How did British customers engage with Black Friday 2018?

On the 20th and 21st of November YouGov conducted research on behalf of Webhelp to gather views on how British consumers view the Black Friday and Cyber Monday retail events. These sales were traditionally an American Thanksgiving tradition, but for the past five years or so they have been gradually gaining momentum in the UK and now most retailers here participate in the sales to some degree.

Despite all the hype and the incessant advertising, our research found that more people have still not bought anything in a Black Friday / Cyber Monday (BFCM) sale than have. 53% of the shoppers we surveyed have not bought anything on special offer on the BFCM weekend vs 38% that have. 10% were not sure, so maybe they bought something in a sale, but can’t remember exactly which sale…

So, although the number of British shoppers participating in BFCM is still less than those who have not, 4 out of 10 shoppers is significant for an event that didn’t really exist in the UK until five years ago.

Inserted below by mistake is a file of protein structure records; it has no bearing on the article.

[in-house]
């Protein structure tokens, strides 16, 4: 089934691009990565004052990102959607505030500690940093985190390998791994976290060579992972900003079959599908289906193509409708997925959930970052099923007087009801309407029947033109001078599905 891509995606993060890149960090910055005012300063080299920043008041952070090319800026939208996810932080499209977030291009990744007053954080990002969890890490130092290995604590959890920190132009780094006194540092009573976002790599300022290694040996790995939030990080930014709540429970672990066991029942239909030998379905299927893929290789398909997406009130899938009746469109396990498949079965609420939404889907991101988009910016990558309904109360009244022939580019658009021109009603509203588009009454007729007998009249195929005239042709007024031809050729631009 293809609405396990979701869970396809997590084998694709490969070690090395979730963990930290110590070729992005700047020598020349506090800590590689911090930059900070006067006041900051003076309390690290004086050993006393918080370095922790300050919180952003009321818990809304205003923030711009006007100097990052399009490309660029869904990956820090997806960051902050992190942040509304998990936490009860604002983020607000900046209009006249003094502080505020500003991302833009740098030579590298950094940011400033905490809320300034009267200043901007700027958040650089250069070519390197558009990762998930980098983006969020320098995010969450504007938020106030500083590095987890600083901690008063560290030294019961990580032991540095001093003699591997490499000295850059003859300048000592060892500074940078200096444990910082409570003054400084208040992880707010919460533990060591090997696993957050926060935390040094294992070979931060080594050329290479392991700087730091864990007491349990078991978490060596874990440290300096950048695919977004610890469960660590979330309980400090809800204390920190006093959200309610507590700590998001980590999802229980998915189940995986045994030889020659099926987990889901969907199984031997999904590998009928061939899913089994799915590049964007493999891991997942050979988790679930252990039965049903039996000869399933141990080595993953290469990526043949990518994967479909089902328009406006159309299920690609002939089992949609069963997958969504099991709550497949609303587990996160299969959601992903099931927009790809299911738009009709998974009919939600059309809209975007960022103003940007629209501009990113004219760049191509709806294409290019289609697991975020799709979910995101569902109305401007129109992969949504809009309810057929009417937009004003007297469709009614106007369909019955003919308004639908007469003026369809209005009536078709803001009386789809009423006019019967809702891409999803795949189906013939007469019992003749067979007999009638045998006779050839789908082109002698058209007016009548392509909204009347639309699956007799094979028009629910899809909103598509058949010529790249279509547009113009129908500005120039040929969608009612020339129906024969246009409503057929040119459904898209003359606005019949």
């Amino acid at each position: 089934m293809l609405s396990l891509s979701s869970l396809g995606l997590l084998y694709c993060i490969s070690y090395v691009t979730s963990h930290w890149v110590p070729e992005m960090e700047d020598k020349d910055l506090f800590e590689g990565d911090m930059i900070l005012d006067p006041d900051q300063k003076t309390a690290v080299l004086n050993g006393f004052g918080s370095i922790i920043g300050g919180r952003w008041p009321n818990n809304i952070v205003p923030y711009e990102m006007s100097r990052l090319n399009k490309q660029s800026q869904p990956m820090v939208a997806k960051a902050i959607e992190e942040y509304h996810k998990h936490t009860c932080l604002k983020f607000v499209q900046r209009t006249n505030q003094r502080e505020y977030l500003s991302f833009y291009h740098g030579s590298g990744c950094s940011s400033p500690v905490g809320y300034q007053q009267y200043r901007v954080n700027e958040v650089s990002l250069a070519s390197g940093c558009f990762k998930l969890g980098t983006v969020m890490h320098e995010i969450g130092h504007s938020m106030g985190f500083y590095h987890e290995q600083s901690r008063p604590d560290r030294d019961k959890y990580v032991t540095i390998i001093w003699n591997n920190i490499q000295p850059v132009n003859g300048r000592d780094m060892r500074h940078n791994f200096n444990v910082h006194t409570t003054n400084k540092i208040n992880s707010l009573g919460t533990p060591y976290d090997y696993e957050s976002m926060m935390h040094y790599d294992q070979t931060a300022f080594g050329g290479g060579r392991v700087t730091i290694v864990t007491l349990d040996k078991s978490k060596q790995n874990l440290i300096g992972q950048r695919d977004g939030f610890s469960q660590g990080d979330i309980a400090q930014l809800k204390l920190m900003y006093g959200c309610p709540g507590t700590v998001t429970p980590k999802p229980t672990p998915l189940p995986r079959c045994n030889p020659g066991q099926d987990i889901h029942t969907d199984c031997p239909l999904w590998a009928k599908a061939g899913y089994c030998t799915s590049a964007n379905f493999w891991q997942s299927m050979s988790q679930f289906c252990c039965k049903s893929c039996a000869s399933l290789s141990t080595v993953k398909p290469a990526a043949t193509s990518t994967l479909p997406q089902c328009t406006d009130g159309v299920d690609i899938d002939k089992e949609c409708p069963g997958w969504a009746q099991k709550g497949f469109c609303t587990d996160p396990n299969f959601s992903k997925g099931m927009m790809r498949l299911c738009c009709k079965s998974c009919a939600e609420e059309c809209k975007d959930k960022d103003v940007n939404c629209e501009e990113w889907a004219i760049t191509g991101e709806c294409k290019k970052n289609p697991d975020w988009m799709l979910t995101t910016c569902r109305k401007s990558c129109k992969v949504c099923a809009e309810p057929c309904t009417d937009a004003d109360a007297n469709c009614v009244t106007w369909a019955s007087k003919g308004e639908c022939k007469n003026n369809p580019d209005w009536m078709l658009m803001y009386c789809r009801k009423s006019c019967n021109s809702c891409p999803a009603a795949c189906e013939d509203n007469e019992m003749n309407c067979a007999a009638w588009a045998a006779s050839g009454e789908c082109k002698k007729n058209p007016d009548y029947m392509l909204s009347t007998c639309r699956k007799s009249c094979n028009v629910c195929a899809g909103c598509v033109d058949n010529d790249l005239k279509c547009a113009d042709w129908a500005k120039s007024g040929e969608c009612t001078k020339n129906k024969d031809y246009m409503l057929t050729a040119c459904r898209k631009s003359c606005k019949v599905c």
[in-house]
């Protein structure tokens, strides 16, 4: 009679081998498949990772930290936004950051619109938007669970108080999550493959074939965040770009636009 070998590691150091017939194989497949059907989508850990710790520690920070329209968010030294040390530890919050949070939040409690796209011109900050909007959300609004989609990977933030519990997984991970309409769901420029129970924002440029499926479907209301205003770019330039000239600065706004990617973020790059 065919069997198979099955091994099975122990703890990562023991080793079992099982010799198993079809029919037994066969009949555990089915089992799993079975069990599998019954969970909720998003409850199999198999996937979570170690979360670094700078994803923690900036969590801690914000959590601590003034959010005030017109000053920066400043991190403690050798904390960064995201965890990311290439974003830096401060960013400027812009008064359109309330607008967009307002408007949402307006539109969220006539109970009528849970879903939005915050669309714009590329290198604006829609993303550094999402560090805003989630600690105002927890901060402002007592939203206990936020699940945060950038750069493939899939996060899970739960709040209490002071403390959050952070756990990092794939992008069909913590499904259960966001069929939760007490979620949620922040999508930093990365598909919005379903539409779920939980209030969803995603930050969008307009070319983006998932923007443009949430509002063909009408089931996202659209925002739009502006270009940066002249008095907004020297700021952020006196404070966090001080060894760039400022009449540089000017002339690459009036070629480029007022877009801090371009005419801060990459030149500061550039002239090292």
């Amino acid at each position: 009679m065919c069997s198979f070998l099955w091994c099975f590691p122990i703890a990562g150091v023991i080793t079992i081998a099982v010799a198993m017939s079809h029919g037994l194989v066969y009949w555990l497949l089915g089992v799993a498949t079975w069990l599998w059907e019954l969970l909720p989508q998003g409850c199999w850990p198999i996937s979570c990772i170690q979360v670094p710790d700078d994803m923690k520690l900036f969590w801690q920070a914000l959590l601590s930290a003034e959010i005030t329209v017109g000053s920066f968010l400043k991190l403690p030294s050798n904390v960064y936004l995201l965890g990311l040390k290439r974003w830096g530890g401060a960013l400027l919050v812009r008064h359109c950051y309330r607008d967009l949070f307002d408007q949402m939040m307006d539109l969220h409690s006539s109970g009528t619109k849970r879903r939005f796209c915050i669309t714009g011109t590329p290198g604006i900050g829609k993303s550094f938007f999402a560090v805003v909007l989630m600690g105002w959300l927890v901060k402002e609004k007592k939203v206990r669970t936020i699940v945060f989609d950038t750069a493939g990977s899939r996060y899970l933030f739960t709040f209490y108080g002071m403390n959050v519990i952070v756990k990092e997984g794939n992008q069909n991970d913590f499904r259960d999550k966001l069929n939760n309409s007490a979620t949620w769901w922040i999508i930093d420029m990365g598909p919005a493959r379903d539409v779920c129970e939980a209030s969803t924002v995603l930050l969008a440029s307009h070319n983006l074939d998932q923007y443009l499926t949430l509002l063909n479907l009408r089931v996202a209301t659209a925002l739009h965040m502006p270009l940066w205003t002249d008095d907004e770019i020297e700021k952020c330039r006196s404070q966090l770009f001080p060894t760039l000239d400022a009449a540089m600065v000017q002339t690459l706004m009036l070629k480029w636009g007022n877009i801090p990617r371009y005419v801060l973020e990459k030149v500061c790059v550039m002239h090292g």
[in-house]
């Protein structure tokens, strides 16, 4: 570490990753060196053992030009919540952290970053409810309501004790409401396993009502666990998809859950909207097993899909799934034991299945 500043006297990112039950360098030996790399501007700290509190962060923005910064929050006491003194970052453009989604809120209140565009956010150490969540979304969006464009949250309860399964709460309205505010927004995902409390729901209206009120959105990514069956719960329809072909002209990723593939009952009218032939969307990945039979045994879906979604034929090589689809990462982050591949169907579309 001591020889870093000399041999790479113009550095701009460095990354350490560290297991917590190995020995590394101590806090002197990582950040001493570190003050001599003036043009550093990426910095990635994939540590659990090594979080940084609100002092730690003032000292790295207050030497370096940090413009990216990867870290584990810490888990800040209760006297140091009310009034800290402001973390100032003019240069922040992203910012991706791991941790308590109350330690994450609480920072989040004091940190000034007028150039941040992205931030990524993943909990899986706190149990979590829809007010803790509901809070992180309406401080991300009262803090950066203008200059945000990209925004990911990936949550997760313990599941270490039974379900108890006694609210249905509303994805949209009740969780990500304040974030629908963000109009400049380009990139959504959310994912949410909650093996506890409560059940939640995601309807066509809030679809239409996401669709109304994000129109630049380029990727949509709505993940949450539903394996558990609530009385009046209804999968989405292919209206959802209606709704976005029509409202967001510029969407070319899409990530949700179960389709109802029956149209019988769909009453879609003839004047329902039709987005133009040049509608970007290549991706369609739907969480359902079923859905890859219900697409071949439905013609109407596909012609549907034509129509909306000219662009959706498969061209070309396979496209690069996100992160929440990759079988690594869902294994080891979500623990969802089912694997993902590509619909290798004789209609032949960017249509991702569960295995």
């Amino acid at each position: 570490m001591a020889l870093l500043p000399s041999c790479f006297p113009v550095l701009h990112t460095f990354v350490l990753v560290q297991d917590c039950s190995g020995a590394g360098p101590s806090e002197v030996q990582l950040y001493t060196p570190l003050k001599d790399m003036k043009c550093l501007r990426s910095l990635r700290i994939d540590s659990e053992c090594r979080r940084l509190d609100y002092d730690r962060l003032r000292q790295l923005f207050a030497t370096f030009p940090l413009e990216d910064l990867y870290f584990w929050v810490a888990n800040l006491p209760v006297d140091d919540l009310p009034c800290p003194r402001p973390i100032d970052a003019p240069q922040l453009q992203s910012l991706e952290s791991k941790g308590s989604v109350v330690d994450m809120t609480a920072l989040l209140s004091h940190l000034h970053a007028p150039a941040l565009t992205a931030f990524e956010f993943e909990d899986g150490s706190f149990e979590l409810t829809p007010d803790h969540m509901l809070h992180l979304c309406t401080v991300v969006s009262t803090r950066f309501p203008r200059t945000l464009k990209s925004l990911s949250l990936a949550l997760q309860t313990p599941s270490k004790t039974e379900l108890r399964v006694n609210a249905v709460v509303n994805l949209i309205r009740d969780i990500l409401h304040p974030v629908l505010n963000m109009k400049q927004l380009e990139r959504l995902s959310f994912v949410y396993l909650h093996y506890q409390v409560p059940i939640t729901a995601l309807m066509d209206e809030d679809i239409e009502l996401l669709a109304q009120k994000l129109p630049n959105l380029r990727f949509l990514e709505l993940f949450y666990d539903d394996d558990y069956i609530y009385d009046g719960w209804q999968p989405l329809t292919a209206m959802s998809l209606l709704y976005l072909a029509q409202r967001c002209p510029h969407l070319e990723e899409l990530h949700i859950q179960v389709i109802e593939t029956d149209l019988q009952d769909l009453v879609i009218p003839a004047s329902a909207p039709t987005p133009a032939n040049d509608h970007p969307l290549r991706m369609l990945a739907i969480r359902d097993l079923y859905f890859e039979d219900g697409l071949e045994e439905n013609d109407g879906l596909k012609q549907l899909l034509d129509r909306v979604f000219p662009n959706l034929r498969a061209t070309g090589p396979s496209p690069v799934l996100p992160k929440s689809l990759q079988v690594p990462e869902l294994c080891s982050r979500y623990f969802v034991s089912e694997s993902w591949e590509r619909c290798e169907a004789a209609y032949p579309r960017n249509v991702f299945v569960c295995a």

Of those shoppers who have previously participated in BFCM there were some very interesting results about how they shopped for special offers. 87% of shoppers in our research said that their BFCM activity was online and 24% said they visited a store. Naturally the total is above 100% because some shoppers will be shopping both in-store and online, but the level for online sales demonstrates that many shoppers now feel that it is much easier to go bargain-hunting online.

Research published by Engage Customer (source: Springboard) tells a similar story; with in-store footfall estimated to have declined by 5.4% this year compared to Black Friday in 2017. Declines of similar magnitudes were also experienced throughout the weekend (-5.6% on Saturday and -4.3% on Sunday).  In contrast, Loqate/GBG recorded that by 4pm on Black Friday online transactions had risen by 46% compared to 2017.